Generally speaking, aftermarket steering wheels are smaller in size than standard wheels and this can affect the control you have over the car particularly if you do not have power steering. Simple rules of leverage apply here and this is why older cars without power steering have such large steering wheels. You should also aim to get a wheel with a central hub that is wider than your steering column.

Steering wheel covers can make a dull wheel look more sporty but most implementations We have seen look really tacky. There are some good quality leather covers which require stitching.

The steering wheel is the most used control in your car, so get one you just can’t keep your hands off.

Safety – many steering wheels are attached in the centre with metal rivets or nuts. In a crash these will cause nasty cuts and puncture wounds unless they are recessed deep within the housing. The force of your head rushing forward will not usually be stopped by the plastic surround and you will make contact with the metal nut. Cars with air bags will usually need the air bag removing, and this can cause a warning light to appear in the dashboard. If you are in doubt consult an auto electrician and your cars maintenance handbook.

Car horns can also be a problem. In some car models the horn is on a separate stalk but with most modern cars a button within the steering wheel operates the horn. When buying a new steering wheel you will need to check if it has a horn built in and if it comes with suitable wiring. As a horn is just a couple of simple contacts it should not present much of a wiring challenge.

A wheel with a flat bottom imitates formula one wheels which need to allow the driver as much leg room as possible. There is no real practical reason to have a flat bottomed steering wheel in a car other than the fact it looks cool

Steering wheels with digital readouts such as mph, rpm, oil pressure, fuel look very nice but there are some drawbacks. They cost a fortune and they can be a real challenge to wire up as they need to be connected to various senders around the car. You are better off getting some gauges and having these fitted to the car instead.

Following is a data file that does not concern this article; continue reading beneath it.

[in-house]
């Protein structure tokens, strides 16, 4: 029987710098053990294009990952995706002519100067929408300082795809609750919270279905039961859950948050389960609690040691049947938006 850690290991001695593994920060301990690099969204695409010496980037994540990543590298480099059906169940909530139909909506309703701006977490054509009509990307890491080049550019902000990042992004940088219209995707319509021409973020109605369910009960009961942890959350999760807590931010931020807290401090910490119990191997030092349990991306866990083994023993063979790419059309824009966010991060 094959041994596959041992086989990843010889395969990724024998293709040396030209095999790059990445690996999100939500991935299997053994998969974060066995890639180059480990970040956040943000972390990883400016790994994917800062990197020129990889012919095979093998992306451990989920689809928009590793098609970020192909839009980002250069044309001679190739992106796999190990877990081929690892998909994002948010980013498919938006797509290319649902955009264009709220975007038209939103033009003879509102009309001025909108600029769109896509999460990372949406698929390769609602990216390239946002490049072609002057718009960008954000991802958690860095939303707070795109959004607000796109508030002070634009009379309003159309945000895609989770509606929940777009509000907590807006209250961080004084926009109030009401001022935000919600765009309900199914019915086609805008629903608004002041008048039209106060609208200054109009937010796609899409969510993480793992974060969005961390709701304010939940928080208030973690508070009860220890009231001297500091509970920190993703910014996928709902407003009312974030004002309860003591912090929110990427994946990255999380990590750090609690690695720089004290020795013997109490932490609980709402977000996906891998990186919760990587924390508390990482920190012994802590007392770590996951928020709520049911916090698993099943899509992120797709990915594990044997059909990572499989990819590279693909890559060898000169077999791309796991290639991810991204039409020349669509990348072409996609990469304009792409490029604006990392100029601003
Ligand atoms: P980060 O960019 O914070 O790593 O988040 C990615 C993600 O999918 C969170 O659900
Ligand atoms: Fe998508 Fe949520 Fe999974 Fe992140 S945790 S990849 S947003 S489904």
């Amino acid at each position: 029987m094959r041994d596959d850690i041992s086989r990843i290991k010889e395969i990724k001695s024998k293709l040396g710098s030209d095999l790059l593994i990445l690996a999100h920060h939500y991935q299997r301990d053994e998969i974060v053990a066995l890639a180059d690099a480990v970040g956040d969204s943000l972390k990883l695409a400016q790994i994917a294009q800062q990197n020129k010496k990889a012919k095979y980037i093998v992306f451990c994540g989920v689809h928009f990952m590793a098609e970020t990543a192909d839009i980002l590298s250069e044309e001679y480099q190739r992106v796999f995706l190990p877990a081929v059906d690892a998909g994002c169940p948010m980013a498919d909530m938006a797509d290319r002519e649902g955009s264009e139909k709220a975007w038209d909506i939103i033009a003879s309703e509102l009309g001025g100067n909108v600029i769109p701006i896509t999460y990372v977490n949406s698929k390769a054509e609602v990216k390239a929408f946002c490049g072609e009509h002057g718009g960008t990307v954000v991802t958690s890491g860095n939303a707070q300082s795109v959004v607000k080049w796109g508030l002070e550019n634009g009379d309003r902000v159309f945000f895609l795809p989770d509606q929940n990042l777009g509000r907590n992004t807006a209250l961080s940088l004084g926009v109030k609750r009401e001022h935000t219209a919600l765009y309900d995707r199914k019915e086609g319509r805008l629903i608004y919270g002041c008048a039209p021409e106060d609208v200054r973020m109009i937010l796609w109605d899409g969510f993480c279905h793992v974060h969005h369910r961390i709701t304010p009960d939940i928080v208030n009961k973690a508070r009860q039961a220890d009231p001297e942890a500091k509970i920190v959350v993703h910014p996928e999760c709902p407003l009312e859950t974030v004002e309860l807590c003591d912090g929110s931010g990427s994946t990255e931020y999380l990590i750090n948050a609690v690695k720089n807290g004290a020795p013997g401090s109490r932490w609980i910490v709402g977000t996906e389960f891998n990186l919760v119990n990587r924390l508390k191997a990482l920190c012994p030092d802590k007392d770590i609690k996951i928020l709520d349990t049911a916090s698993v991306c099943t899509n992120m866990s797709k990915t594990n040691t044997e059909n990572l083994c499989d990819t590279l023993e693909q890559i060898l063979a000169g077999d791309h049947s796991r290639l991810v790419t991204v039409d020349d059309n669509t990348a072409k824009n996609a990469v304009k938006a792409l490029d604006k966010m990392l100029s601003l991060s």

Most steering wheels come as a kit with an adapter ring to allow it to fit your car. Ask for this at the time of your purchase. As you can see , there is a massive selection of styles to choose from. So decide in advance what theme you are going with and look for the right steering rather than just buying the first on you see.

We also suggest an easier route to upgrade your steering wheel and retain your air bag. Get a steering wheel from a performance model of car from your manufacturer as these are usually a straight swap. They are nice and chunky and still use an airbag. There are usually many examples and suitable donors in breakers yards around the country. You have the reassurance of knowing that they will fit and be compatible.

Race and motorsport cars have a quick steering rack (one which goes from full left lock to full right lock in 2-3 turns, whereas most cars will take 4-5 turns of the wheel). A motorsport wheel is usually marked to show the top in a contrasting colour to help the driver reflexively get the correct amount of lock on the wheel as the margin for error is much reduced.

Retail Property Managers – Minimise Vacant Space in Your Retail Tenant Mix